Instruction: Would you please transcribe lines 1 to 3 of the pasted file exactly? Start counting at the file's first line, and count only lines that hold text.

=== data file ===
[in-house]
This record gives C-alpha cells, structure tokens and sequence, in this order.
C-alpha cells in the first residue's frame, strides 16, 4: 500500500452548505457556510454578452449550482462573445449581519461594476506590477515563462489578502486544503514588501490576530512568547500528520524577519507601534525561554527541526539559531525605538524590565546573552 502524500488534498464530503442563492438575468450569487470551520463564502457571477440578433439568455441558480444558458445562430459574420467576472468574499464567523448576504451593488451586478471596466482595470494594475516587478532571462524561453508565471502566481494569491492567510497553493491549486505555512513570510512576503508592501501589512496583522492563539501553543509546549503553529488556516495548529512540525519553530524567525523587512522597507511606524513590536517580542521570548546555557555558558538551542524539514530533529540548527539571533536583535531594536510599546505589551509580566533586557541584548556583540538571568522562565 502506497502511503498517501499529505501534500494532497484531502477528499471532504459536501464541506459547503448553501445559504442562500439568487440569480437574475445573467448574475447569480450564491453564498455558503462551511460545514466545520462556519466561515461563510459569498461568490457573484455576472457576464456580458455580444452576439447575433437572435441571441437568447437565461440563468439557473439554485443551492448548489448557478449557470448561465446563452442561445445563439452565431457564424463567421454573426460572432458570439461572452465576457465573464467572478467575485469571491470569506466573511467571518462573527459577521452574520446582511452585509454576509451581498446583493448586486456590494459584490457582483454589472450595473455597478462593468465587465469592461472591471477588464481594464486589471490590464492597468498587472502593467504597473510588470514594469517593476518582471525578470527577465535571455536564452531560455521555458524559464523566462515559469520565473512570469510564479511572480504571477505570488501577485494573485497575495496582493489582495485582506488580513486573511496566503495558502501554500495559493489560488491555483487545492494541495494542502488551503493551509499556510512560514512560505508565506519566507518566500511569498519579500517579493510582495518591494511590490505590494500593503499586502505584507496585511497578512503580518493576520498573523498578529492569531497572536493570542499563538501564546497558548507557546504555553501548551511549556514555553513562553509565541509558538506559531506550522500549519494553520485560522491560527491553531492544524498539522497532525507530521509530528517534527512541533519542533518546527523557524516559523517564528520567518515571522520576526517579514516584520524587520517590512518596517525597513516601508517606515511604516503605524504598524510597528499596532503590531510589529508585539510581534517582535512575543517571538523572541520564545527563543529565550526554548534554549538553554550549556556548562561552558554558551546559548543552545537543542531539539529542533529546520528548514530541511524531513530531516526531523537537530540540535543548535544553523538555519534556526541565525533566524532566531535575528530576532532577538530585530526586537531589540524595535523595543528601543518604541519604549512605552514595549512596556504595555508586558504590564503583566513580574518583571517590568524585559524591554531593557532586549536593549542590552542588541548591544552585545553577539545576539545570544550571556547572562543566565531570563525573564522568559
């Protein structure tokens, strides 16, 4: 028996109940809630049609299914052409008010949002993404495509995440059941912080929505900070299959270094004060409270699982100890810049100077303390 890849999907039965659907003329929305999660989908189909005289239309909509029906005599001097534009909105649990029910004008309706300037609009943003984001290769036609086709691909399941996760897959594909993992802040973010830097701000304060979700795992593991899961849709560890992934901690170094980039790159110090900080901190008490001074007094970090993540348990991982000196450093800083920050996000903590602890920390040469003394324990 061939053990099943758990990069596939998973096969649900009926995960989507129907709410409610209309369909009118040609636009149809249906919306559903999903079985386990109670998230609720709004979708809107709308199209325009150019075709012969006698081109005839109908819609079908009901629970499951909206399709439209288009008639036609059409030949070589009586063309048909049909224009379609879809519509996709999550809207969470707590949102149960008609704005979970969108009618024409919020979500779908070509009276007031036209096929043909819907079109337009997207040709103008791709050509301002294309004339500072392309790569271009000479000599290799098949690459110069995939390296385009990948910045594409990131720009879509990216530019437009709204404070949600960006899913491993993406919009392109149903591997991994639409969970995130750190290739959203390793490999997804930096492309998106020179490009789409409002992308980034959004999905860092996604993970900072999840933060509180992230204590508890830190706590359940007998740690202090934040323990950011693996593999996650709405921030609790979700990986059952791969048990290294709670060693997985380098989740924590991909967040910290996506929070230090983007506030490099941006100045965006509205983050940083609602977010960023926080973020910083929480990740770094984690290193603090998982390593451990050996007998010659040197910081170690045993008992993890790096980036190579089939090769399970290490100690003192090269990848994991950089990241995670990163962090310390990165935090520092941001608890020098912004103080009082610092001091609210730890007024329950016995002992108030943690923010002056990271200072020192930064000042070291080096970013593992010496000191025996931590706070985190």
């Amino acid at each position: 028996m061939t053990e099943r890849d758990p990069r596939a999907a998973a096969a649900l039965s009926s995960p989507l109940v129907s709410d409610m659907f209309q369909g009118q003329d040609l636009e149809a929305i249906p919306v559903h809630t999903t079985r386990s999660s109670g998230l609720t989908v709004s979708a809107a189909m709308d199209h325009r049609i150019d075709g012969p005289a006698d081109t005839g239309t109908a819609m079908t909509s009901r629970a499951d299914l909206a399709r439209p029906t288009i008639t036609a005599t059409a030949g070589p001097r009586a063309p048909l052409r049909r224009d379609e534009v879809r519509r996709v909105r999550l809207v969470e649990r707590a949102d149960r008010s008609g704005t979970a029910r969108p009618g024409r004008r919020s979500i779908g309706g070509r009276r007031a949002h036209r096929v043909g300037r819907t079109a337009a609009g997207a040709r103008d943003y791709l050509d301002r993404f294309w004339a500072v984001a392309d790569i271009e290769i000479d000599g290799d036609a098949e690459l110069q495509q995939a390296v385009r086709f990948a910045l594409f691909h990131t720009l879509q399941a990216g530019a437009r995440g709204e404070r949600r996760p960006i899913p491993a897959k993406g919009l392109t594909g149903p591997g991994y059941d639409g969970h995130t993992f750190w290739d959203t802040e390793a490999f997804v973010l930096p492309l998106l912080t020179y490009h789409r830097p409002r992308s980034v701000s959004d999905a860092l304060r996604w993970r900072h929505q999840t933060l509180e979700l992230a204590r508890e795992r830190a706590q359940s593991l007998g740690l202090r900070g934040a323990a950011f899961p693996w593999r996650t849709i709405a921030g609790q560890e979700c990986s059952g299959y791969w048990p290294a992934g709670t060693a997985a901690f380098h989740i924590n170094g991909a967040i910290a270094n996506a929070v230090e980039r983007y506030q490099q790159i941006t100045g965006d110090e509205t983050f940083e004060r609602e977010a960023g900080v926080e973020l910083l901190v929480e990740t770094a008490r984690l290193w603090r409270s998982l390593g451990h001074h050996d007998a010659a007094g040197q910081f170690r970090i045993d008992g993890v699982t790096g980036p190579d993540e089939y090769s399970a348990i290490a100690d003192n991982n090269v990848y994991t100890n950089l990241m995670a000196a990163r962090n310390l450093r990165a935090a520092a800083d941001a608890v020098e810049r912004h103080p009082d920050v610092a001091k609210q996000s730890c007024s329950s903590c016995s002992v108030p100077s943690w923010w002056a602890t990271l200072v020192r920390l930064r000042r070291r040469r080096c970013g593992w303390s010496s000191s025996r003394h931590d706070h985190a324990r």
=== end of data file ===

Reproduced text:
[in-house]
This record gives C-alpha cells, structure tokens and sequence, in this order.
C-alpha cells in the first residue's frame, strides 16, 4: 500500500452548505457556510454578452449550482462573445449581519461594476506590477515563462489578502486544503514588501490576530512568547500528520524577519507601534525561554527541526539559531525605538524590565546573552 502524500488534498464530503442563492438575468450569487470551520463564502457571477440578433439568455441558480444558458445562430459574420467576472468574499464567523448576504451593488451586478471596466482595470494594475516587478532571462524561453508565471502566481494569491492567510497553493491549486505555512513570510512576503508592501501589512496583522492563539501553543509546549503553529488556516495548529512540525519553530524567525523587512522597507511606524513590536517580542521570548546555557555558558538551542524539514530533529540548527539571533536583535531594536510599546505589551509580566533586557541584548556583540538571568522562565 502506497502511503498517501499529505501534500494532497484531502477528499471532504459536501464541506459547503448553501445559504442562500439568487440569480437574475445573467448574475447569480450564491453564498455558503462551511460545514466545520462556519466561515461563510459569498461568490457573484455576472457576464456580458455580444452576439447575433437572435441571441437568447437565461440563468439557473439554485443551492448548489448557478449557470448561465446563452442561445445563439452565431457564424463567421454573426460572432458570439461572452465576457465573464467572478467575485469571491470569506466573511467571518462573527459577521452574520446582511452585509454576509451581498446583493448586486456590494459584490457582483454589472450595473455597478462593468465587465469592461472591471477588464481594464486589471490590464492597468498587472502593467504597473510588470514594469517593476518582471525578470527577465535571455536564452531560455521555458524559464523566462515559469520565473512570469510564479511572480504571477505570488501577485494573485497575495496582493489582495485582506488580513486573511496566503495558502501554500495559493489560488491555483487545492494541495494542502488551503493551509499556510512560514512560505508565506519566507518566500511569498519579500517579493510582495518591494511590490505590494500593503499586502505584507496585511497578512503580518493576520498573523498578529492569531497572536493570542499563538501564546497558548507557546504555553501548551511549556514555553513562553509565541509558538506559531506550522500549519494553520485560522491560527491553531492544524498539522497532525507530521509530528517534527512541533519542533518546527523557524516559523517564528520567518515571522520576526517579514516584520524587520517590512518596517525597513516601508517606515511604516503605524504598524510597528499596532503590531510589529508585539510581534517582535512575543517571538523572541520564545527563543529565550526554548534554549538553554550549556556548562561552558554558551546559548543552545537543542531539539529542533529546520528548514530541511524531513530531516526531523537537530540540535543548535544553523538555519534556526541565525533566524532566531535575528530576532532577538530585530526586537531589540524595535523595543528601543518604541519604549512605552514595549512596556504595555508586558504590564503583566513580574518583571517590568524585559524591554531593557532586549536593549542590552542588541548591544552585545553577539545576539545570544550571556547572562543566565531570563525573564522568559